Hey everybody! As I’ve been running out of ideas for what to post lately, I’m turning to the 30-Day LGBT Blogging Challenge. I want to start writing on a regular basis rather than just posting some old pieces and rants I wrote a while ago, like I’ve been doing sometimes lately. I am also interested in trying a more traditional blogging format, rather than just personal rants, to see if that brings in a wider audience.
So here’s the first prompt for the LGBT Blogging Challenge. (I looked for autistic and mental health-related blogging challenges too, but I didn’t find any. Maybe I’ll write some myself.) It says “Day 1,” but I probably won’t be posting these every day. I’ll try to keep it to at least once a week.
Day 1 – Your sexual orientation or gender identity. Be creative in your definition.
My identity is a weird thing. I identify as a gay guy, but I’m also genderfluid, in a way, and I don’t know how to explain that to people. I am predominantly attracted to men and to people who are perceived as men by the world, and that doesn’t change. But my gender tends to fluctuate between “boy” and “pretty boy” and “boy-ish person who isn’t really sure what the fuck is going on with this gender business anyway.” It’s easiest to just say I’m male on forms asking for my gender. A lot of the time it even feels right for me to say I’m male. But other times it feels like I’m rounding up, or like it shouldn’t even matter and I shouldn’t have to pick one anyway.
And other times I feel similarly to DMAB people I’ve known, who say that they only feel male in a strictly biological sense, and gender is just weird. Sometimes I only feel male in a biological sense, which doesn’t necessarily make sense for me as a DFAB person who spent a lot of time and money in order to be perceived as male. Why would I go to all that trouble only to feel really reluctant about the way people are perceiving me? And I am especially reluctant to act like gender is biological at all, as though there’s always a strict division between male and female and there’s really such a thing as being “biologically male” when bodies are so infinitely varied. But my gut feeling about myself is that I am “biologically male,” whatever the hell that means.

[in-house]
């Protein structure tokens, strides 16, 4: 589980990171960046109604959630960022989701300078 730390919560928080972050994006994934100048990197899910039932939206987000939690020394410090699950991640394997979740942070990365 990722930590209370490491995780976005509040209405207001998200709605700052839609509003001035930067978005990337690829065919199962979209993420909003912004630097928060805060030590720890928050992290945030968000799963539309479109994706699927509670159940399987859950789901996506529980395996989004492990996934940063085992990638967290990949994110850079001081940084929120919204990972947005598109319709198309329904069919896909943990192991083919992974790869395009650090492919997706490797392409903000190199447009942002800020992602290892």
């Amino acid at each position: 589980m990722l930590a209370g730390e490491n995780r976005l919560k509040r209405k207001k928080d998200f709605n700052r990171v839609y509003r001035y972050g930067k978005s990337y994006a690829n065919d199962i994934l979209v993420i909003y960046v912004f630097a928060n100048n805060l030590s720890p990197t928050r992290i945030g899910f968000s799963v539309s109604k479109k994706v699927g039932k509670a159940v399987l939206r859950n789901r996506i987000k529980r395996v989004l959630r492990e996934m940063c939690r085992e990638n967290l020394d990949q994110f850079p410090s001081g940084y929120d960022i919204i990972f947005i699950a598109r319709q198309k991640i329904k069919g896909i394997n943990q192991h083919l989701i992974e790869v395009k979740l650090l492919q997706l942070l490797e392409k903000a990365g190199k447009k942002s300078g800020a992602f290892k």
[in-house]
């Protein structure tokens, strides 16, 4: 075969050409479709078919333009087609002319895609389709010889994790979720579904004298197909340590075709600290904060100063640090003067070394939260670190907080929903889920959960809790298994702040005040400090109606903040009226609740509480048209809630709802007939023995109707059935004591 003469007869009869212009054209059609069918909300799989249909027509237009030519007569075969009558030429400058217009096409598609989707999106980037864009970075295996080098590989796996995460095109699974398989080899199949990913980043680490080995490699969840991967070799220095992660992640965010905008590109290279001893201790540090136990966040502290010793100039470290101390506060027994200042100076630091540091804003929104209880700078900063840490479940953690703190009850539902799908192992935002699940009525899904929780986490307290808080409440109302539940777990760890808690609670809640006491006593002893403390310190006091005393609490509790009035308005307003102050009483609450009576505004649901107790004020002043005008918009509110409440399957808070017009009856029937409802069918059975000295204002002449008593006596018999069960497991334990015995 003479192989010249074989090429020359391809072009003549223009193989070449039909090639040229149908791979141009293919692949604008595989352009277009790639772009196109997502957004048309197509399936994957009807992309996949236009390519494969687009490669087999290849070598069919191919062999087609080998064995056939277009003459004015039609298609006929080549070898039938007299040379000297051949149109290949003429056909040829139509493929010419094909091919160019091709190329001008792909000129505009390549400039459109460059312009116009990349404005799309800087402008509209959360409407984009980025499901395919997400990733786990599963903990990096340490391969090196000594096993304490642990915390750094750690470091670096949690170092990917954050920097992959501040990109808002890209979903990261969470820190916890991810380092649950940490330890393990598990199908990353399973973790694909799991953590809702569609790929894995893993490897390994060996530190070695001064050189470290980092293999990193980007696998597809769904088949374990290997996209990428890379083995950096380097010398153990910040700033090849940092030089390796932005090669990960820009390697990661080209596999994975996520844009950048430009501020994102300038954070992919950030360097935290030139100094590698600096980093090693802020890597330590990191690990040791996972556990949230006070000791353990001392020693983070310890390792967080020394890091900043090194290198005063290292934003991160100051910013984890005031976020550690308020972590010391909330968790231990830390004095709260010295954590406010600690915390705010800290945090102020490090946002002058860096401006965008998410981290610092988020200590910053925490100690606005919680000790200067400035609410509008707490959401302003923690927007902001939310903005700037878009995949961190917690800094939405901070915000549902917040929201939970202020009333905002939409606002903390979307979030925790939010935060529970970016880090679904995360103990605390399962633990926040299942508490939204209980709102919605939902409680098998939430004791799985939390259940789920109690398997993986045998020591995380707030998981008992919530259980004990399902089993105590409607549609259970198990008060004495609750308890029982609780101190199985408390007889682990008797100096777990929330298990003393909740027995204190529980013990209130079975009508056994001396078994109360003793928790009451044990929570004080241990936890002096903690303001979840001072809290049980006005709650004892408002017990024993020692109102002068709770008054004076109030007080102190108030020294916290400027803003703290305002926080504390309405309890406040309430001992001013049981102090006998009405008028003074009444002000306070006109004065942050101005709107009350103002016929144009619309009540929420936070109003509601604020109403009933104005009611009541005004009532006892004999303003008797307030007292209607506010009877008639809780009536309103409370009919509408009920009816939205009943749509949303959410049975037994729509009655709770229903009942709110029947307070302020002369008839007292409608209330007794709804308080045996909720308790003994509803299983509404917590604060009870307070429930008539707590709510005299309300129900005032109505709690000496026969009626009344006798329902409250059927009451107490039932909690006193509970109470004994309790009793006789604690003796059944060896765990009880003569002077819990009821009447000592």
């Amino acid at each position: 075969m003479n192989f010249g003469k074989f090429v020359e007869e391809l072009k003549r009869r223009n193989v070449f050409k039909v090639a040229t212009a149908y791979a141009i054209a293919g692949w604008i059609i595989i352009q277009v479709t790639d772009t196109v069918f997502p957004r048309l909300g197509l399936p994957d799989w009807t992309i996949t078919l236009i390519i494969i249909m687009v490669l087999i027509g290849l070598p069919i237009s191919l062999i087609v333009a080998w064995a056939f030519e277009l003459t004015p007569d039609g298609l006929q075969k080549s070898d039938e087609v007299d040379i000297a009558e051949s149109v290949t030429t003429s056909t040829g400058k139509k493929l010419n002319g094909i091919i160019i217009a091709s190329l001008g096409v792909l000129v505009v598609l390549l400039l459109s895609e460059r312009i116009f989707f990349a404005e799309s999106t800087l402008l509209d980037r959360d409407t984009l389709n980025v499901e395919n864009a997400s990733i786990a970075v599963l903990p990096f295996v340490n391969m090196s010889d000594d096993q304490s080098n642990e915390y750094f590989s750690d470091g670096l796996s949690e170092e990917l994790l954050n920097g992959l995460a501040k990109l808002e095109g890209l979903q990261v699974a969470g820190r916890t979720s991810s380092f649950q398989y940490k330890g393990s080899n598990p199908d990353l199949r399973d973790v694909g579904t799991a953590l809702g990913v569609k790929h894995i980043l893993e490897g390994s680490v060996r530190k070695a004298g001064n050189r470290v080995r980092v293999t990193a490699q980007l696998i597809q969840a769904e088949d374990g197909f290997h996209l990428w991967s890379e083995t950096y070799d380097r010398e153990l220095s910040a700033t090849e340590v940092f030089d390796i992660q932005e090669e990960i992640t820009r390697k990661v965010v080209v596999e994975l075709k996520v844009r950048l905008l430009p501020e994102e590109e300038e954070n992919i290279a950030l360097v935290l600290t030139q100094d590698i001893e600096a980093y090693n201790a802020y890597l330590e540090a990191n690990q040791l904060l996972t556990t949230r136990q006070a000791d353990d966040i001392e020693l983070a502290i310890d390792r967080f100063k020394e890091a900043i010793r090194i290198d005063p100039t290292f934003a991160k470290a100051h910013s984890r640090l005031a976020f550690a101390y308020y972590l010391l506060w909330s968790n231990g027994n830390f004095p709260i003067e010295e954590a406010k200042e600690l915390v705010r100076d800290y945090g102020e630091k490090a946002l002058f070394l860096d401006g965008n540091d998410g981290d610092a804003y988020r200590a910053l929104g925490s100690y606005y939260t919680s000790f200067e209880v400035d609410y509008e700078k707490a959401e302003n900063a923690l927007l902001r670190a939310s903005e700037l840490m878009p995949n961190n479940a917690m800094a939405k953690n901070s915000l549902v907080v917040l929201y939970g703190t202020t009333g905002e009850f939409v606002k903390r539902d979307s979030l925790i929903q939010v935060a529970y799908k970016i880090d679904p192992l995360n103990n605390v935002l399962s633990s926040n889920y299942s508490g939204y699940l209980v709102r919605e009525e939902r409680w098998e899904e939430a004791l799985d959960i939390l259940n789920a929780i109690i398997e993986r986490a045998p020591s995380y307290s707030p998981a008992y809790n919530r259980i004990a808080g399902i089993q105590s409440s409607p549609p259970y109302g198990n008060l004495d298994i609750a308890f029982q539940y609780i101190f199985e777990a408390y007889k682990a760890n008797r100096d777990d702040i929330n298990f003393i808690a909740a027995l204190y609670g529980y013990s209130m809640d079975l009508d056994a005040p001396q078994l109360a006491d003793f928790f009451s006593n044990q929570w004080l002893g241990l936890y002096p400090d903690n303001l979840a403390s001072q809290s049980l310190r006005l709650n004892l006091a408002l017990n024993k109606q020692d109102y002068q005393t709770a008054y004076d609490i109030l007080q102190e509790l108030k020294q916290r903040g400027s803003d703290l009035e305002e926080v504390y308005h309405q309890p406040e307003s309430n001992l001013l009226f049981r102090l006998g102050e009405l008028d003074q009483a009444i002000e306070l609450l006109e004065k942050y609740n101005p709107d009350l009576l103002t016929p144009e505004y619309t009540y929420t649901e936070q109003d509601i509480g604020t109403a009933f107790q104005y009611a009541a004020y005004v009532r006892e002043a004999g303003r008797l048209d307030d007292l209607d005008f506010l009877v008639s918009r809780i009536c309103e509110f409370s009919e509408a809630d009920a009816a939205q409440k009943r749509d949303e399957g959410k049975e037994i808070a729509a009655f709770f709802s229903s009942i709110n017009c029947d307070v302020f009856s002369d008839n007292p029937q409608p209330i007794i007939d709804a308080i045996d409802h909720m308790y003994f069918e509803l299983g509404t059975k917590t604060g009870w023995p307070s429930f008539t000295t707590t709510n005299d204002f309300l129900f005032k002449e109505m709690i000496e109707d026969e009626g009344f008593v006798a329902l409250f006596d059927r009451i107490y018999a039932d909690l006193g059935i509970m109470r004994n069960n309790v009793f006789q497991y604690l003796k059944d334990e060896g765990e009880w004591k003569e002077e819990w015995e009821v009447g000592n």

Transmasculine usually feels like an accurate label for me. So does trans guy, or trans boy. I feel weird being called a trans man (or transman; don’t know why there’s a space sometimes and not other times). I associate that term with people like Aydian Dowling and Buck Angel: these super buff, very binary men who would never ever put on eyeliner. I identify way more with Gerard Way than I do with either of those guys. I feel a lot more fluid than they seem to be.
My gender is weird and not always easily defined, but my sexuality doesn’t seem to fluctuate much lately. I just…like boys, a lot. This would probably come as a surprise to a lot of people in my life, because my first queer identity was as a gay girl. Over time, I kept on fluctuating between calling myself gay and bisexual, before finally realizing that I was trans, so being a dyke or a bi girl wasn’t even a possibility for me after all. Some time after that, I realized that I was autistic, which was why I had always had a really hard time understanding my own feelings. No one ever taught me how to process my feelings as an autistic person, and I didn’t know what the difference was between romantic, sexual, and aesthetic attraction. Eventually, I figured out that my attraction to women was predominantly aesthetic, and that when I wasn’t feeling horrible and dysphoric, I was deeply attracted to men, romantically and sexually.
So here I am, a gay boyperson trying to figure out how to tell people in my life that I am not nearly as attracted to women as I once told them I was. I guess I don’t need to tell them, and if I do, I can just make a Facebook announcement like everyone else. But it feels weird all the same to know that some people see me as something I’m not, and all because of something I told them years ago. But what if I make an announcement about this and then change my mind again years later?
I don’t know. I don’t feel like I’m going to change my mind. I guess even if I do, I shouldn’t base my decisions on the opinions of someone who doesn’t understand that sexuality is fluid and I have a right to change and be confusing. So in conclusion, my current identity is a genderfluid gay boy-type person, but I reserve the right to change it should I feel so inclined.